Guitar Player

Guitar Player

September 2021

The only magazine committed to the most experienced and serious guitar players. Get Guitar Player digital magazine subscription today for the finest lessons and master classes, interviews with top artists, recording tips, and extensive product reviews.

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United States
Future Publishing Ltd
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18 Numeri

in questo numero

1 min
let it beatles

THERE ARE MANY ways to approach the Beatles’ career: album by album, era by era, haircut by haircut. But the group’s choices of guitars and other gear is an especially enjoyable and revealing method for examining the development of their music and sounds. The period beginning in 1968 is particularly interesting, as it was then that some great new guitars and amps entered the picture during the making of the White Album. Come January 1969 and the recording of Let It Be, their gear lineup expanded with the addition of several pieces from Fender, including the company’s then-new silverface amps, which make a such a pleasing sight in the previews for director Peter Jackson’s new documentary, The Beatles: Get Back. This issue, we take a look at that gear and…

6 min
more paul

IN HIS CAREER as a guitar builder, Jon Sullivan has likely agonized over a myriad of decisions regarding the form and function of his eye-catching instruments, but what to call them was never up for debate. “I got my first electric guitar in 1983, when I was 12,” he recalls. “It was a Maxitone, from the Matsumoku factory in Japan, that was a very ’60s, Jetsons-like bastardization of a Strat. I was very excited about it, and I took a Sharpie and signed ‘Sully’ on the headstock. So it was always going to be a thing.” Like many guitar-obsessed teens who came of age in the ’80s, Sullivan, who grew up in Lombard, Illinois, spent his teenage years learning the licks of hard-rock icons such as Ace Frehley, Eddie Van Halen,…

7 min
karma chameleon

HOW AARON LEE TASJAN spent his lone semester at the Berklee College of Music says a lot about his interests as a guitar player. After winning a scholarship through a high school jazz band competition, he largely put off attending class, preferring to hole up in his room and listen to Wilco’s experimental-pop classic Yankee Hotel Foxtrot on repeat. “Berklee was really eye-opening in a lot of ways,” he recalls. “Just sitting in the room with some of the other kids that were warming up, I thought, I’m probably not going to be a jazz guitar player for a living any time soon if this is the competition. At the time, I was really hungry to play gigs. I had a lot of hot air in my head and I just…

6 min
the feel’s the thing

WHEN HE WAS 16, an age when most guitarists are still dreaming of playing their first high-school dances, Marcus Machado got a call to perform the National Anthem at an Orlando Magic NBA game before a sell-out crowd of 20,000. “I should have been nervous, but the truth is, I was elated,” he says with a laugh “The crowd actually helped me perform. Practicing in my bedroom, I had always imagined what it would be like playing to an arena full of people, so when I heard them cheering for me, it wasn’t scary at all. It was pretty magical.” In the years since his arena debut, Machado would be called to perform the National Anthem a few more times. One such appearance was at Madison Square Garden before a New…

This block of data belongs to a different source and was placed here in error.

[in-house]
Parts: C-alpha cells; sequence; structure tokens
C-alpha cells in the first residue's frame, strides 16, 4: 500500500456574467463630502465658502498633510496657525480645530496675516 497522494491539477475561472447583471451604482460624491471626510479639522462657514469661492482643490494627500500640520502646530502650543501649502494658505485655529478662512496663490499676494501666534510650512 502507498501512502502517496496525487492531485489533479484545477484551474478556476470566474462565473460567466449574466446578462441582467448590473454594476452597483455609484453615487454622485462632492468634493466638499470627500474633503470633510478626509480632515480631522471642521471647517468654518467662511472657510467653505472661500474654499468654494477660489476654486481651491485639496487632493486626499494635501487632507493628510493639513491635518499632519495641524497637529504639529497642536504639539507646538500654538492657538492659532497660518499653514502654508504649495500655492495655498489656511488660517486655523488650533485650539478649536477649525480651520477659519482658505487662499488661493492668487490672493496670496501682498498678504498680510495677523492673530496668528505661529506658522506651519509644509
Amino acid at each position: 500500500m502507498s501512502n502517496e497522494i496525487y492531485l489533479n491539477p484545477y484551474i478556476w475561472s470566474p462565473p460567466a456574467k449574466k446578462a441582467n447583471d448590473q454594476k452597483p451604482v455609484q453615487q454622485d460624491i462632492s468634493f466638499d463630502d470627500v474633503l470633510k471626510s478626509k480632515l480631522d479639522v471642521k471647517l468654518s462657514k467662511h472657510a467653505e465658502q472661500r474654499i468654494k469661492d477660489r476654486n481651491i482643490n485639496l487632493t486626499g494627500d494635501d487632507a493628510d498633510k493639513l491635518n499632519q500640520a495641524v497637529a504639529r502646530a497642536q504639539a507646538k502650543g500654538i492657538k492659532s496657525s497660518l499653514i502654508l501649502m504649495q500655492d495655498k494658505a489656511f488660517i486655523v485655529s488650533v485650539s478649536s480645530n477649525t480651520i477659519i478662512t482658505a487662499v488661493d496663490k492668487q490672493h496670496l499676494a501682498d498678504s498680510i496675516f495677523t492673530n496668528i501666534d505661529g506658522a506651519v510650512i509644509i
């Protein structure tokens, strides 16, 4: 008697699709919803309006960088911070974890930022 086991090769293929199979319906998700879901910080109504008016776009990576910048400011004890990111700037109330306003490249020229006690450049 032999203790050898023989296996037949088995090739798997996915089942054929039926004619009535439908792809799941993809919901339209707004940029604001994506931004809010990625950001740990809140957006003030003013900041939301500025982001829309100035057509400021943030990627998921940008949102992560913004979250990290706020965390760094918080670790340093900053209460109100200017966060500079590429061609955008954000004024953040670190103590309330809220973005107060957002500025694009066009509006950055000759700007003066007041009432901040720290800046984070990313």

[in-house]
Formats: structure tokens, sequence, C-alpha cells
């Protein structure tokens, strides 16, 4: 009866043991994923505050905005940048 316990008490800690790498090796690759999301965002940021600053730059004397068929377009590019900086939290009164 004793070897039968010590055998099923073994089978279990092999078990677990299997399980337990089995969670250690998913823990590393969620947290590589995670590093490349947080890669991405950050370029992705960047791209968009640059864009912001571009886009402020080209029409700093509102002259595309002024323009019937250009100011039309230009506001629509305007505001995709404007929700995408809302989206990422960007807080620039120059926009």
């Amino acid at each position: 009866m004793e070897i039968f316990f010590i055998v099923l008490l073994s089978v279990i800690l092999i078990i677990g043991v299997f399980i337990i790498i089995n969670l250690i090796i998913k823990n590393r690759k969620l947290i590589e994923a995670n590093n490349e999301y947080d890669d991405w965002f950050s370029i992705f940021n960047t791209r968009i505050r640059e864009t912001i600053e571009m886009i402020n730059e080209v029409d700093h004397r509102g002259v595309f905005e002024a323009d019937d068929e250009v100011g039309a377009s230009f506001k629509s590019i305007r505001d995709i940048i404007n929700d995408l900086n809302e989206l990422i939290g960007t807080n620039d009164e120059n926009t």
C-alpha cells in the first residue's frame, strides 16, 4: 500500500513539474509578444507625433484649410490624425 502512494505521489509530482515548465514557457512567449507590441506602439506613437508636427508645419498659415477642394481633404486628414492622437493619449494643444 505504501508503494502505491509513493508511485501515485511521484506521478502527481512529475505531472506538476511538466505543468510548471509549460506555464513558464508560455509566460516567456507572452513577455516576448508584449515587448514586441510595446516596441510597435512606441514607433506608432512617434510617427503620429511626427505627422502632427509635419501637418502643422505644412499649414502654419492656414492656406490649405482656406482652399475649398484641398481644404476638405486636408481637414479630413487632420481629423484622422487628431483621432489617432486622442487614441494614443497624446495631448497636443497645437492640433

9 min
my career in five songs

DUANE EDDY HAS something only the greatest guitarists can claim: an instantly identifiable sound. The word twangy was coined to brand his sonic signature way back in the 1950s, and the tag has stuck ever since, thanks to its repetition in album titles like Have ‘Twangy’ Guitar Will Travel and The ‘Twang’s’ the ‘Thang.’ Remarkably, a record company executive rejected his first single for “sounding like somebody trying to string telephone wire across the Grand Canyon” — which is a pretty cool description of Eddy’s magic. Awarded Guitar Player’s Legend award in 2004, Eddy was just the second recipient of the prize, beaten only by Les Paul the previous year. In the years before and since, he’s enjoyed no shortage of justly deserved accolades. With one of the longest careers…

5 min
rick and roll music

RICKENBACKER’S EXPLOSION IN popularity in the 1960s came courtesy of an unlikely and convoluted combination of circumstances: a British band selling a U.S.-made guitar back to the American audience, all thanks to an admittedly oddball model originally purchased in Germany. But while anything the Beatles laid their hands on made for an easy ride in the marketing department, the Rickenbacker 325 and its brethren proved to have a lot going for them in their own right. You’d be forgiven for thinking that Rickenbacker was born in the late ’50s or early ’60s, given the way its guitars hit the scene with John Lennon and George Harrison of the Beatles, the Byrds’ Roger McGuinn and the Who’s Pete Townshend, among others. In fact, this manufacturer’s origins extend back to the very dawn…